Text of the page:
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Bayer gets EU nod for prostate cancer drug Nubeqa

Enters an increasingly competitive market

Bayer

Bayer and Orion have bagged approval from the European Commission (EC) for their new prostate cancer treatment Nubeqa, setting it up to rival other approved treatments from Pfizer/Astellas and Johnson and Johnson.

The EC has approved Nubeqa (darolutamide) as a treatment for men with non-metastatic castration-resistant prostate cancer (nmCRPC), which has become an increasingly competitive therapy area.

The EU approval comes almost eight months after the US Food and Drug Administration (FDA) approved the therapy, also under the Nubeqa brand name. The FDA approval came three months ahead of the expected deadline, and was based on the same study results that won Nubeqa approval in the EU.

Those results came from the phase 3 ARAMIS trial, which compared Nubeqa to placebo when given as an add-on to androgen deprivation therapy (ADT).Nubeqa demonstrated a significant improvement of metastasis-free survival in the treatment arm, with a median of 40.4 months compared to 18.4 months in the placebo plus ADT arm.

Bayer and Orion reckon they have an advantage over their rivals thanks to Nubeqa’s favourable safety profile, with the most frequent adverse reaction to the therapy in the ARAMIS study being fatigue.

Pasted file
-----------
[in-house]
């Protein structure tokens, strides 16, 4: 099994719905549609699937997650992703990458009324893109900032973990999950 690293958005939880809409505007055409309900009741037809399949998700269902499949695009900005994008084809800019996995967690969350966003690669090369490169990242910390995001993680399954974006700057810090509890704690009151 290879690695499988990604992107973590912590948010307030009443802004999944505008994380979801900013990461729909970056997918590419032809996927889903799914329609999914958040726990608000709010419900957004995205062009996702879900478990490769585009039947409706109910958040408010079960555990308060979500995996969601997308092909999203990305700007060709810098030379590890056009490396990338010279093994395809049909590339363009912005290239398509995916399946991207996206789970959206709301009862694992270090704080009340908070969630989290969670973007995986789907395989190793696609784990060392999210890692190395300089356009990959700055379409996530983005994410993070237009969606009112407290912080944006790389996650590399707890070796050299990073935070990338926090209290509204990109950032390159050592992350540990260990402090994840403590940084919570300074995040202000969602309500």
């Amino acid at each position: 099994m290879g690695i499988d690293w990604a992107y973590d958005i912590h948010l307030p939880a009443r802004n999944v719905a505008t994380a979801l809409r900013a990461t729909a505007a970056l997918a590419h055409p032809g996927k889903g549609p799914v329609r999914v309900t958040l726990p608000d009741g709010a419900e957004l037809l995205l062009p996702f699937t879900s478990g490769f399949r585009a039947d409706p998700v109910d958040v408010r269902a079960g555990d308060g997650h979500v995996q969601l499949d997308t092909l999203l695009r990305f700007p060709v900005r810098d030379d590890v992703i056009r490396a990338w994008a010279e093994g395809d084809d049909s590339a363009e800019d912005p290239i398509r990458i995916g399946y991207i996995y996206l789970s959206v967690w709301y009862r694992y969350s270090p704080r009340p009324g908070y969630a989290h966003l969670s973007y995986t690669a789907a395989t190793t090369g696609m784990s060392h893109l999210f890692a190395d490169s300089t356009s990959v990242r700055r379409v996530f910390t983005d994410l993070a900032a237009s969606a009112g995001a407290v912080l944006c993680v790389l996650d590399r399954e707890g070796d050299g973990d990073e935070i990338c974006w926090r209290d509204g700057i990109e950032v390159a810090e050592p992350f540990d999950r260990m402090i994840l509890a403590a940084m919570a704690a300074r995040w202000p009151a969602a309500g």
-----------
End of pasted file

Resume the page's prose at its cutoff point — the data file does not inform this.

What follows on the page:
“With the authorisation of darolutamide in the EU, physicians in Europe now have a new therapeutic option with generally manageable side effects that delays the development of metastases in men with prostate cancer when compared to placebo and ADT alone,” said Melissa Rowe, director of medical affairs for speciality medicine at Bayer UK.

“This authorisation represents a meaningful advancement in the fight against prostate cancer,” she added.

Nubeqa’s rivals in the prostate cancer market include J&J’s Erleada (apalutamide) – its follow-up to its Zytiga (abirterone) brand which is now threatened by generic competition – and Pfizer/Astellas’ Xtandi (enzalutamide).

For now, Nubeqa is only approved in the non-metastatic prostate cancer setting, but Bayer is also looking to extend its reach into the metastatic therapy area.

It has an ongoing phase 3 trial called ARASENS that is testing Nubeqa in metastatic hormone-sensitive prostate cancer (HSPC), with results due in 2022. Xtandi and Erleada have been fighting for dominance in the HSPC, which means that Nubeqa will have to prove its efficacy if it is to make a dent in this hotly contested market.

In the phase 3 ARCHES trial, Xtandi in combination with ADT reduced the risk of cancer worsening or death by 61% compared to ADT alone in HSPC patients. In a follow-up study, named ENZAMET, the drug also reduced the risk of death by 33% compared with other non-steroidal androgen-fighting drugs.

J&J's Erleada also demonstrated a reduction in risk of death, cutting the risk by 33% when added to ADT, compared to treatment with placebo and ADT. After two years’ follow-up 84% of patients treated with Erleada and ADT were still alive compared to 78% in the placebo group.

Article by
Lucy Parsons

31st March 2020

From: Regulatory

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